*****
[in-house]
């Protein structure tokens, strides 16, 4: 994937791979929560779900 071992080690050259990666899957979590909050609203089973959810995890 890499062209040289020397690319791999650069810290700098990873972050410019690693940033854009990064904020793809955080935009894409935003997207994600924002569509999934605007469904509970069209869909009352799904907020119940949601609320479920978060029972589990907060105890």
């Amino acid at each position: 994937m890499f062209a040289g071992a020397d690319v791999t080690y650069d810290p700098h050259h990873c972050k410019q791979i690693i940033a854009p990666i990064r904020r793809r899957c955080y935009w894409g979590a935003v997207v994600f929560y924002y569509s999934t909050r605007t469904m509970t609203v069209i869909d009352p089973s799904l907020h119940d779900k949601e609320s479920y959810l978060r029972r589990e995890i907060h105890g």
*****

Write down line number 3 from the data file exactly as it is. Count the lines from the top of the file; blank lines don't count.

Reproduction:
């Amino acid at each position: 994937m890499f062209a040289g071992a020397d690319v791999t080690y650069d810290p700098h050259h990873c972050k410019q791979i690693i940033a854009p990666i990064r904020r793809r899957c955080y935009w894409g979590a935003v997207v994600f929560y924002y569509s999934t909050r605007t469904m509970t609203v069209i869909d009352p089973s799904l907020h119940d779900k949601e609320s479920y959810l978060r029972r589990e995890i907060h105890g």